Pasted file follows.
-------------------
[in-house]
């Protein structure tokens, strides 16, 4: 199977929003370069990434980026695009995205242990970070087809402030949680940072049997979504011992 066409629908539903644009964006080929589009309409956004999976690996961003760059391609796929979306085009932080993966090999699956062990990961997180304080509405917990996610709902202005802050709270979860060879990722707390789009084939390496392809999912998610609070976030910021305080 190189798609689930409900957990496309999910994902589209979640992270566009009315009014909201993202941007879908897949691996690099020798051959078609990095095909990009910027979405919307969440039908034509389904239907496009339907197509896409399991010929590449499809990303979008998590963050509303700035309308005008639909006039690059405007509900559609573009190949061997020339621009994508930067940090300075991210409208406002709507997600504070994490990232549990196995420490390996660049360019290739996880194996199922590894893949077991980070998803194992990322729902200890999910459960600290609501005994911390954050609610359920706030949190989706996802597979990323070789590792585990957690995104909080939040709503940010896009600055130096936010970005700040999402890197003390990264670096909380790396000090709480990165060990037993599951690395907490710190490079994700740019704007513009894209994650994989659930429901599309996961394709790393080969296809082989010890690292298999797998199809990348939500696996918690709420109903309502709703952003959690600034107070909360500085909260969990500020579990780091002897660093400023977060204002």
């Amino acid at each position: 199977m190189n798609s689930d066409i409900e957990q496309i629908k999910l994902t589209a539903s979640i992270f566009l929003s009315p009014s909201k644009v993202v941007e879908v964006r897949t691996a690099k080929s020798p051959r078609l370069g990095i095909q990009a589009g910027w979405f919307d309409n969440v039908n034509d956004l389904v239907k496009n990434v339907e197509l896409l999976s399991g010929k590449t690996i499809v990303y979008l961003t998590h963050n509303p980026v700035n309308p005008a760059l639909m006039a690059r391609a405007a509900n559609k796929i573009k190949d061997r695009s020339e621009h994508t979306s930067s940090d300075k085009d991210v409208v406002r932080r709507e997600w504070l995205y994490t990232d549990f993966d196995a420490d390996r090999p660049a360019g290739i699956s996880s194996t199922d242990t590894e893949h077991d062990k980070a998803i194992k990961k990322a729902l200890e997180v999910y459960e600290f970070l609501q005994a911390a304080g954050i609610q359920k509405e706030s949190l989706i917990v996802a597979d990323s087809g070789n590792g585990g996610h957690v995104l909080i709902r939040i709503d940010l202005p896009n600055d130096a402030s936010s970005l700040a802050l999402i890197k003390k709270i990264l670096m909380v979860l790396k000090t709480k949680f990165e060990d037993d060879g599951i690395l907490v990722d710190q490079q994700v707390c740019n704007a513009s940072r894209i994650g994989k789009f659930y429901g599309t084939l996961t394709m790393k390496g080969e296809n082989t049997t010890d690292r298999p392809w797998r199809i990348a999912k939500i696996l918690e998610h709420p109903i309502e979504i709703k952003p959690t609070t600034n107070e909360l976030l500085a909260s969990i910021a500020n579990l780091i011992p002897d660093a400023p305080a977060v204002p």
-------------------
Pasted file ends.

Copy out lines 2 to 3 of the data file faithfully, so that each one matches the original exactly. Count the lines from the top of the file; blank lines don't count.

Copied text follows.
């Protein structure tokens, strides 16, 4: 199977929003370069990434980026695009995205242990970070087809402030949680940072049997979504011992 066409629908539903644009964006080929589009309409956004999976690996961003760059391609796929979306085009932080993966090999699956062990990961997180304080509405917990996610709902202005802050709270979860060879990722707390789009084939390496392809999912998610609070976030910021305080 190189798609689930409900957990496309999910994902589209979640992270566009009315009014909201993202941007879908897949691996690099020798051959078609990095095909990009910027979405919307969440039908034509389904239907496009339907197509896409399991010929590449499809990303979008998590963050509303700035309308005008639909006039690059405007509900559609573009190949061997020339621009994508930067940090300075991210409208406002709507997600504070994490990232549990196995420490390996660049360019290739996880194996199922590894893949077991980070998803194992990322729902200890999910459960600290609501005994911390954050609610359920706030949190989706996802597979990323070789590792585990957690995104909080939040709503940010896009600055130096936010970005700040999402890197003390990264670096909380790396000090709480990165060990037993599951690395907490710190490079994700740019704007513009894209994650994989659930429901599309996961394709790393080969296809082989010890690292298999797998199809990348939500696996918690709420109903309502709703952003959690600034107070909360500085909260969990500020579990780091002897660093400023977060204002």
């Amino acid at each position: 199977m190189n798609s689930d066409i409900e957990q496309i629908k999910l994902t589209a539903s979640i992270f566009l929003s009315p009014s909201k644009v993202v941007e879908v964006r897949t691996a690099k080929s020798p051959r078609l370069g990095i095909q990009a589009g910027w979405f919307d309409n969440v039908n034509d956004l389904v239907k496009n990434v339907e197509l896409l999976s399991g010929k590449t690996i499809v990303y979008l961003t998590h963050n509303p980026v700035n309308p005008a760059l639909m006039a690059r391609a405007a509900n559609k796929i573009k190949d061997r695009s020339e621009h994508t979306s930067s940090d300075k085009d991210v409208v406002r932080r709507e997600w504070l995205y994490t990232d549990f993966d196995a420490d390996r090999p660049a360019g290739i699956s996880s194996t199922d242990t590894e893949h077991d062990k980070a998803i194992k990961k990322a729902l200890e997180v999910y459960e600290f970070l609501q005994a911390a304080g954050i609610q359920k509405e706030s949190l989706i917990v996802a597979d990323s087809g070789n590792g585990g996610h957690v995104l909080i709902r939040i709503d940010l202005p896009n600055d130096a402030s936010s970005l700040a802050l999402i890197k003390k709270i990264l670096m909380v979860l790396k000090t709480k949680f990165e060990d037993d060879g599951i690395l907490v990722d710190q490079q994700v707390c740019n704007a513009s940072r894209i994650g994989k789009f659930y429901g599309t084939l996961t394709m790393k390496g080969e296809n082989t049997t010890d690292r298999p392809w797998r199809i990348a999912k939500i696996l918690e998610h709420p109903i309502e979504i709703k952003p959690t609070t600034n107070e909360l976030l500085a909260s969990i910021a500020n579990l780091i011992p002897d660093a400023p305080a977060v204002p």